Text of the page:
Everything we wrote in October 2019: Apples, pubbiness, the perfect pint

We managed to post slightly more in October than in September, only thrown off course by the usual combination of day jobs, other hobbies, autumn sniffles and weather-triggered ennui.

Having said that, we did also manage to complete a long-planned project, from graphic design to printing, which feels, it must be said, FANTASTIC.

Anyway, here on the blog, we kicked the month off with a hangover from September in the form of notes on The Black Cat, a quirky micropub in Weston-super-Mare:

This strange hybrid is a thing we’ve seen a few times, now, in towns apparently not quite big enough or hip enough to support both a micropub (real ale, conservatism) and a craft beer bar (keg beer, trend-chasing). Sonder in Truro springs to mind as another example.


Then, getting into October proper, we declared Cider Season 2019, and committed to trying to get to understand a beverage popular in the West Country but about which we know woefully little. That took us to The CoriTap, down the rabbit-hole of cidermaking and into quite a few cider-focused bars and pubs:

Has this month turned us into cider drinkers? Probably not. While we have much more appreciation for the variety that is out there, and will definitely continue to have the occasional cider session, it’s difficult to conceive of us choosing cider when beer is available. We find it hard to session on and hard work rather than refreshing.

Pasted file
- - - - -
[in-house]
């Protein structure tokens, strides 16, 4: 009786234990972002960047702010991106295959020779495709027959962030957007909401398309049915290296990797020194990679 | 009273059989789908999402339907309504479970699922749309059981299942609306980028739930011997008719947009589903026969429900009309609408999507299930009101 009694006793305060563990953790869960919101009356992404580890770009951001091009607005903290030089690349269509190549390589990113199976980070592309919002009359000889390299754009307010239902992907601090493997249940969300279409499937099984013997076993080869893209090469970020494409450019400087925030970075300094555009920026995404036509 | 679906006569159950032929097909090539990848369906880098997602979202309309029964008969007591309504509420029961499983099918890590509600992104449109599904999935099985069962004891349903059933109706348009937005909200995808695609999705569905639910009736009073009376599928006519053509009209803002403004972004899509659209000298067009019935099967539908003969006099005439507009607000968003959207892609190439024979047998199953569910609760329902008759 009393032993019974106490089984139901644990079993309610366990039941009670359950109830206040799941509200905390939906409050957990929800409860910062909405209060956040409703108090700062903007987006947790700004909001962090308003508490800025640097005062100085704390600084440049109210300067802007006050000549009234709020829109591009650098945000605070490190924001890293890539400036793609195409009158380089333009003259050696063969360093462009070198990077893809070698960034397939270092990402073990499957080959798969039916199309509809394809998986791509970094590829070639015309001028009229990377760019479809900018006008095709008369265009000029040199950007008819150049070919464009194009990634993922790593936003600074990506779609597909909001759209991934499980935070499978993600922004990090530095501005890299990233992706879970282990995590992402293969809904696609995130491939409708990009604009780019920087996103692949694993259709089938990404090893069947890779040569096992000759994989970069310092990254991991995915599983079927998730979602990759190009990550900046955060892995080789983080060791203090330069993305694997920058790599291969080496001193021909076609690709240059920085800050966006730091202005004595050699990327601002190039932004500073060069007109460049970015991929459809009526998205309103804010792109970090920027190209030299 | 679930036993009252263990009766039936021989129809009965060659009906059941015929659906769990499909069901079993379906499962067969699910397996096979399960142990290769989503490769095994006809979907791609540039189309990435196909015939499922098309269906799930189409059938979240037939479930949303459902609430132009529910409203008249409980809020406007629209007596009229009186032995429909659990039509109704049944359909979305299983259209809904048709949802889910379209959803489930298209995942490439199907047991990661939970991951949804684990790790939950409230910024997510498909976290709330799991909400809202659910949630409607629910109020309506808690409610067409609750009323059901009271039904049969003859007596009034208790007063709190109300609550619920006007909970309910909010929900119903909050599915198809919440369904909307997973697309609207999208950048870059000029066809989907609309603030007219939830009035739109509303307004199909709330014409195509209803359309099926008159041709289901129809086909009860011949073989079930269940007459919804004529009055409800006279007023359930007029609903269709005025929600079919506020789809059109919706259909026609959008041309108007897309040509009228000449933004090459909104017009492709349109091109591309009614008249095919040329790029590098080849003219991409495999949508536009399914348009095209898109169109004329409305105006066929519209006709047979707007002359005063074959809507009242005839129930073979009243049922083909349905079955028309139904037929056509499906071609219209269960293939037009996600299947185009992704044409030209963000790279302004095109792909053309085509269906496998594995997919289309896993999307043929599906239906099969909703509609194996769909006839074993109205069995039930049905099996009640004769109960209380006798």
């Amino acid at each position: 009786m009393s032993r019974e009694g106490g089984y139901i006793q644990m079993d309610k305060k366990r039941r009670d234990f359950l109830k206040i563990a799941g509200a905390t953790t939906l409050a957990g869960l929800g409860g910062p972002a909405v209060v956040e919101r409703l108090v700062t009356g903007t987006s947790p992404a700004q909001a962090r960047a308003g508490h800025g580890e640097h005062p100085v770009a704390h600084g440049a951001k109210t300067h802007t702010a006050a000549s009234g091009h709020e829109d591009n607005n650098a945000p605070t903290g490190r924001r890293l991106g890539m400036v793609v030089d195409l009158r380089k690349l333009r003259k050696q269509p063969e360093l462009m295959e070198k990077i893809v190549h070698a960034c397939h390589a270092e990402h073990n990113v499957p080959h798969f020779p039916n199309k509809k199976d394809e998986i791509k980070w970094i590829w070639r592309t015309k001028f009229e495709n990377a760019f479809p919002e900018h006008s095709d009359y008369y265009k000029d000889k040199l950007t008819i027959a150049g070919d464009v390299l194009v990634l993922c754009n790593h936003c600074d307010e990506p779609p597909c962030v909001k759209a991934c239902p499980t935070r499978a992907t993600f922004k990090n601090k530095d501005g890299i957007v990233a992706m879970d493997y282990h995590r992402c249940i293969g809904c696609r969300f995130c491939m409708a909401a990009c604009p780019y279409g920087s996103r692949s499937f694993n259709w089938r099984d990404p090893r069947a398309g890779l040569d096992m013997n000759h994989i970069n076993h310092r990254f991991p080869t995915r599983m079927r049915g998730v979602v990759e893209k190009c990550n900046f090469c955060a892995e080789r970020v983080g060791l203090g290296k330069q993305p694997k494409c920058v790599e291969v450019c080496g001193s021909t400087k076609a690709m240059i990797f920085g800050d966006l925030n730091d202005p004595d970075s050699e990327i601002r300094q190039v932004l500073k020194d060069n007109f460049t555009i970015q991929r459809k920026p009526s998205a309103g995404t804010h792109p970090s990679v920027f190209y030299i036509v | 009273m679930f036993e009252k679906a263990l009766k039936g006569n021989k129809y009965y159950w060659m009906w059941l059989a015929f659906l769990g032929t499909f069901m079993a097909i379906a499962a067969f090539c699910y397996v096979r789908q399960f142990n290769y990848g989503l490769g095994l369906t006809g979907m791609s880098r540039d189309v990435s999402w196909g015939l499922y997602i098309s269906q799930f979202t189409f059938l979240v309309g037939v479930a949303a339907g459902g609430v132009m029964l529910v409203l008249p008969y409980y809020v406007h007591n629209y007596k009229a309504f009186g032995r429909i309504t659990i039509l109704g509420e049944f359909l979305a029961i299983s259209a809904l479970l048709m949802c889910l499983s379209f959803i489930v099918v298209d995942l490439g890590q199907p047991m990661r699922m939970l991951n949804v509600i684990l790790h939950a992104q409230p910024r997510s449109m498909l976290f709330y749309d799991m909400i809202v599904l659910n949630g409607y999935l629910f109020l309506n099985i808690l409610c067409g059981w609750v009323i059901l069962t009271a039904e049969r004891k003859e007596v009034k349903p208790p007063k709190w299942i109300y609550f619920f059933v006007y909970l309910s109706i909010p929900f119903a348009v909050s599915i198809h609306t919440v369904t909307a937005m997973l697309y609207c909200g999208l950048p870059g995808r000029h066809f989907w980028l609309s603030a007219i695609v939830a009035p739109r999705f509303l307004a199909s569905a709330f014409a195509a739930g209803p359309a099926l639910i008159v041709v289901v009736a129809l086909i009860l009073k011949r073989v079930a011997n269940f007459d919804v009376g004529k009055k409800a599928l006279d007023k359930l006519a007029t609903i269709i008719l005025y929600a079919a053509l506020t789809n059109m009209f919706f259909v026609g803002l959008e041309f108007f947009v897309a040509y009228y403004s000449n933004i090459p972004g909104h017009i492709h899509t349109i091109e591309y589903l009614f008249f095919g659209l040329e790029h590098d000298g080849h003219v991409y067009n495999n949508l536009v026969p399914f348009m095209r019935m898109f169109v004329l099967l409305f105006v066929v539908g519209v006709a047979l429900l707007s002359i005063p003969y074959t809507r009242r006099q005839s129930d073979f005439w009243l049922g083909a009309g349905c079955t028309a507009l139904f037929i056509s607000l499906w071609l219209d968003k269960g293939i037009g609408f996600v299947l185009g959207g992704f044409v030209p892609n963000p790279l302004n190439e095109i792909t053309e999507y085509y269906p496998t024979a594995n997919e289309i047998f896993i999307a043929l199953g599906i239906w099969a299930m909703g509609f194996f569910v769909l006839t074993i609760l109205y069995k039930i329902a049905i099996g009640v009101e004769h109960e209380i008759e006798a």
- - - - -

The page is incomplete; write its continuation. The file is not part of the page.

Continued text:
Excited by the arrival of the new edition of the CAMRA Good Beer Guide we were inspired to put together a respectful additional list of Bristol pubs that we reckon GBG believers might also enjoy:

Selection processes vary from district to district, as we understand it, but the Bristol branch has clearly documented processes which seem to be about as thorough and democratic as is possible to be, but obviously will still favour pubs that are popular with active CAMRA members… We’re not really sociable enough to contribute to this sort of thing so of course we don’t get to complain if we don’t like the entries. And actually, in Bristol, there isn’t much to grumble about from our perspective.


The Rising Sun

Continuing the theme, we wrote up an extraordinarily productive day of #EveryPubInBristol ticking in Bedminster and beyond, from The Assembly to the Star & Dove:

There’s something about this particular approach, every pub, that really makes sense of the scene as a whole and how things fit together. Posh pubs are uphill, less fancy ones at the bottom; chains are sometimes where the action is; and there’s almost no pub that’s not OK for at least one round on a Saturday afternoon.


How much foam is the right amount of foam? Having been served what felt to us like the perfect pint, we wondered if it might help us prove a rule: that regardless how much head is on a beer, someone on Twitter will tell you it’s the wrong amount. We ran a poll and everything:

[About] 90% of poll respondents thought it looked fairly spot on, the remaining votes were split between too much and not enough, with a slight bias towards too much.


We finally shared our embarrassingly dorky system for deciding whether a place is a pub or not using a spreadsheet. So far, responses have tended to amount to either:

  1. this kinda works
  2. you’re overthinking it.

If you’ve had chance to have a play, we’d love to know the results.


If you wanted to put together a gift-box to help someone new to beer get their heads around the different styles fairly quickly and easily, what would be in it? Here’s our suggested line-up.